The legal framework for the development of petroleum resources in Abu Dhabi is supplemented by the terms of individually negotiated concessions. These concessions have, in the case of the major concessions, been granted to operating companies which are majority owned by the Abu Dhabi Government-controlled Abu Dhabi National Oil Company (ADNOC) with minority interests in such operating companies held by international oil companies. The Ruler of Abu Dhabi awarded two major concessions in the 1930s and 1950s, covering all onshore and offshore exploration and production in the Emirate. Many terms of these concessions (particularly their fiscal terms) have been gradually amended over the years to provide for an increased return for Abu Dhabi. These concessions, as amended, remain in force today.
 
The Abu Dhabi Company for Onshore Oil Operations (ADCO) concession covers petroleum exploration and production activities onshore and in the shallow coastal waters of Abu Dhabi. The international shareholders in ADCO are BP (9.5%), Royal Dutch Shell (9.5%), Total (9.5%), ExxonMobil (9.5%) and Partex (2%). The Abu Dhabi Marine Operating Company (ADMA-OPCO) concession covers petroleum operations in the Umm Shaif and Zakum offshore fields. The international shareholders in ADMA-OPCO are presently BP (14.67%), Total (13.33%) and JODCO (12%). The Zakum Development Company (ZADCO) concession covers petroleum operations in the Upper Zakum, Umm Al-Dalkah and Satah offshore fields. The international shareholders in ZADCO are presently ExxonMobil (28%) and JODCO (12%). These three concessions, in which the Abu Dhabi Government, through ADNOC, holds a 60% interest, account for the vast majority of Abu Dhabi’s current oil production.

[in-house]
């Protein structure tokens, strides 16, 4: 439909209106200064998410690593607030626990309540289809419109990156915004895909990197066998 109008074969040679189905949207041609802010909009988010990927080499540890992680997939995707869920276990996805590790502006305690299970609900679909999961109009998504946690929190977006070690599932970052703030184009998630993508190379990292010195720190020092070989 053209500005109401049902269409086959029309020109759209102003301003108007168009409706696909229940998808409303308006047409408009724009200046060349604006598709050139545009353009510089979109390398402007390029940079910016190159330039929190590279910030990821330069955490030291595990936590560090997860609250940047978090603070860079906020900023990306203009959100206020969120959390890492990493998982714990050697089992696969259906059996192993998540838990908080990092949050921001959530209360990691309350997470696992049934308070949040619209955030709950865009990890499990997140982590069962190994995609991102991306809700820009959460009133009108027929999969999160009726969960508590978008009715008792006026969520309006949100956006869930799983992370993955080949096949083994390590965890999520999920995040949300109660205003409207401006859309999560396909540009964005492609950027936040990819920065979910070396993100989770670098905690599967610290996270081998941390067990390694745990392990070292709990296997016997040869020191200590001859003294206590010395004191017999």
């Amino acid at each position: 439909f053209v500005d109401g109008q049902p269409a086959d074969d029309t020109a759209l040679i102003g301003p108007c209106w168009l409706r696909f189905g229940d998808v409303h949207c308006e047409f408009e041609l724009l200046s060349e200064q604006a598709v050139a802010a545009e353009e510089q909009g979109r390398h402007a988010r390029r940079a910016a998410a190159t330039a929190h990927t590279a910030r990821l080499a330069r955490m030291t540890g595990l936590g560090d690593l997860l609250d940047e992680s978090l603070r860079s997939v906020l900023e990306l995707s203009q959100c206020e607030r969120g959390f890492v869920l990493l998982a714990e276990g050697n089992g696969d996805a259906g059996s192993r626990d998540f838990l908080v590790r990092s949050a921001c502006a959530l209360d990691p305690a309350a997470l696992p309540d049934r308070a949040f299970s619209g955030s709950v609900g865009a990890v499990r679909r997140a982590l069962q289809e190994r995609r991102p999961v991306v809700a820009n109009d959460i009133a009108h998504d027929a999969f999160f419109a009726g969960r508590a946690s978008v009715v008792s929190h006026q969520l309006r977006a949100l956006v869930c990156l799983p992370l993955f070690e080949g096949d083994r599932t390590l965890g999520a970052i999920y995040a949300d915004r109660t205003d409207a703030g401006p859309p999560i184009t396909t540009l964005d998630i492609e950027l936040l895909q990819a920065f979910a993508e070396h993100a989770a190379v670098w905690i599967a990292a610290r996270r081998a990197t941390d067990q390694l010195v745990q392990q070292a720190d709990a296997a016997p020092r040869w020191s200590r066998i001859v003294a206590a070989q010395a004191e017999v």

The ADCO and ADMA-OPCO concessions are due for renewal in 2014 and 2018 respectively. The existing international oil company participants in ADCO and ADMA-OPCO are understood to have been approached by ADNOC regarding proposals for renewal of those concessions, but it was announced by ADNOC earlier this year that the ADCO concession may be opened up to new participants through a system of public tender by pre-screened applicants, so a major opportunity could emerge, both for new entrants and for international oil companies with an established presence in Abu Dhabi who wish to enhance their existing portfolio of interests. There is also speculation that the existing major concessions may be broken up into smaller concessions, with each such concession being operated by one major international oil company, rather than the present large consortium structure, which may not optimise the deployment of proprietary technology.